Sometimes shorter ads are not only less effective than longer ones, but even harmful. If you don’t explain yourself listeners can draw the wrong conclusions. Case in point the following rant based solely on the information contained in one radio ad. I was totally wrong but I’d have never known it if I hadn’t taken the time to do the research or the ad was longer than fifteen seconds.
Would you equate the desire for a safe place to sleep with the desire for a safe night’s sleep? There’s a new Tylenol PM radio ad that tries. A serious female voice states that everyone deserves to have a safe place to sleep. Hmmm, it’s a public service announcement for the homeless. She then asserts that everyone deserves to sleep safely and Tylenol PM lets you get a good night’s sleep safely. “Stop, Think - Tylenol.”
The ad rubbed me the wrong way. Let’s change the slogan slightly “Stop and Think Tylenol.” If the members of the ad’s creative team learned about Abraham Maslow’s “Hierarchy of Needs” in college, they forgot most of it.
Foods, water and shelter are the most basic human “needs,” followed by safety, belonging, self-esteem and self-actualizing. About 10% of the American population is only concerned with fulfilling basic needs - having enough food, water, and shelter to survive.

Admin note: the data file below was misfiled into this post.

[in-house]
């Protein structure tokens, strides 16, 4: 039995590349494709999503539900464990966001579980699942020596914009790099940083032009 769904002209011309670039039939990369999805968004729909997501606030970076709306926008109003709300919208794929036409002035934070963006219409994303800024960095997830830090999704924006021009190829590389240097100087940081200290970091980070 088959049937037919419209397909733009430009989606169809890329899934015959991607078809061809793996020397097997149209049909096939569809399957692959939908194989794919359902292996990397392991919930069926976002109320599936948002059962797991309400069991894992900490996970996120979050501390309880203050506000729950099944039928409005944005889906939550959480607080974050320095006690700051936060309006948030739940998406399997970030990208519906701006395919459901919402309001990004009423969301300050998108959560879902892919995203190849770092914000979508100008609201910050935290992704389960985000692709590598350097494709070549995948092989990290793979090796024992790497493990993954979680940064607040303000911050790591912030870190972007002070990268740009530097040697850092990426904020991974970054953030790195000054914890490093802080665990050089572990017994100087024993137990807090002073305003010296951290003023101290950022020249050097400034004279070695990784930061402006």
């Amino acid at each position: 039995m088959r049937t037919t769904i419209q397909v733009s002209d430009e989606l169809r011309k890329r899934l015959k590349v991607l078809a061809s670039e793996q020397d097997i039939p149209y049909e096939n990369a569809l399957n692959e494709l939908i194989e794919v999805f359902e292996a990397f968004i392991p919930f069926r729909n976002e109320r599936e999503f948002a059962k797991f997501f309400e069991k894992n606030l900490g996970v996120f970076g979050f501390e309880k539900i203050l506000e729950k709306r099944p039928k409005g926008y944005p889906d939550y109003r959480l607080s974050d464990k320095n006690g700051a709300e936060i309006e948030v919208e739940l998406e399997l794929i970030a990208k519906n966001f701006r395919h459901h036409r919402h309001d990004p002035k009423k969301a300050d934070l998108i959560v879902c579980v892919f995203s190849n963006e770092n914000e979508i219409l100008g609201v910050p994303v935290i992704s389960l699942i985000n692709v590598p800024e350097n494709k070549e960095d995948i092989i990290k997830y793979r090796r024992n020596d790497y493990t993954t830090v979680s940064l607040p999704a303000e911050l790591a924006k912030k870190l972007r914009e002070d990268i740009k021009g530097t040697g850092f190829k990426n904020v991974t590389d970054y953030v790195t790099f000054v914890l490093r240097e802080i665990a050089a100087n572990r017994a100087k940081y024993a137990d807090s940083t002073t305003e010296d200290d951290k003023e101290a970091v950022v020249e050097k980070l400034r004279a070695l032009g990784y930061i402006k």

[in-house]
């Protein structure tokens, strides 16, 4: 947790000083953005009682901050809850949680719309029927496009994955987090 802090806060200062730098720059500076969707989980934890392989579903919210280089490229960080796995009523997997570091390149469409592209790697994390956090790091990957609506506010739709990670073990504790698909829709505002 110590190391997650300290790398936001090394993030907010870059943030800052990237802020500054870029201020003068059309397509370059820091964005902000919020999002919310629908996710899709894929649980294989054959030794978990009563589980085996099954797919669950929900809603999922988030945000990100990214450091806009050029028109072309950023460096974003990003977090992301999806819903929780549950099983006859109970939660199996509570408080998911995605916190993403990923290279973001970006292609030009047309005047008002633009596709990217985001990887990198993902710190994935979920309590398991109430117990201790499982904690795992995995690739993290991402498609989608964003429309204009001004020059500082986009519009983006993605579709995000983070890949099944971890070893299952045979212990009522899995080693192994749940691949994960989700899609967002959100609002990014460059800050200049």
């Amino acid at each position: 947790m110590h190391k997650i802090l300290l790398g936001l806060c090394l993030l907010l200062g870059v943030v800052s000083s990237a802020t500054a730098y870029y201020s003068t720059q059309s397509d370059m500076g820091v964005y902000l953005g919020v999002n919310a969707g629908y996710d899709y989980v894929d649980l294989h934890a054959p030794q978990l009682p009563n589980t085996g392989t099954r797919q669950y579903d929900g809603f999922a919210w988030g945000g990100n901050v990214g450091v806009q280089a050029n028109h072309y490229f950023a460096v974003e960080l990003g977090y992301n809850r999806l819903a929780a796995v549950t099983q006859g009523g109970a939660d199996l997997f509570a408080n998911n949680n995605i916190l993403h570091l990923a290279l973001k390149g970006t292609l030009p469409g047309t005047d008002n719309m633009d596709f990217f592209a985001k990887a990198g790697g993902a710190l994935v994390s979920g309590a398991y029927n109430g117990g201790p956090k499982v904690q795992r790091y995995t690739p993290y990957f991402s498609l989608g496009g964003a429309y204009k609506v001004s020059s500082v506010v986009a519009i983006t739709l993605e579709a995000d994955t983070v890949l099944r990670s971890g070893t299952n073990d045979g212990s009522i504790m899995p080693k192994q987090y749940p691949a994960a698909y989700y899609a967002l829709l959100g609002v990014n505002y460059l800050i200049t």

Judging from the extraordinary amount of advertising for sleep aids and mattresses a large percentage of American’s are concerned about sleeping better, but I don’t believe that a majority of homeless people give a rip about the benefits of Tylenol PM. The analogy is confusing at best and insensitive to the homeless.
If they haven’t already, the makers of Tylenol PM should establish a foundation dedicated to the eradication of homelessness in America. Perhaps, if everyone had a safe place to sleep, maybe we could all sleep more soundly.
Well they have (sort of). McNeil Consumer & Specialty Pharmaceuticals, maker of Tylenol is supporting Bright Spaces for Homeless Children project. A simple addition would have made a much more powerful ad.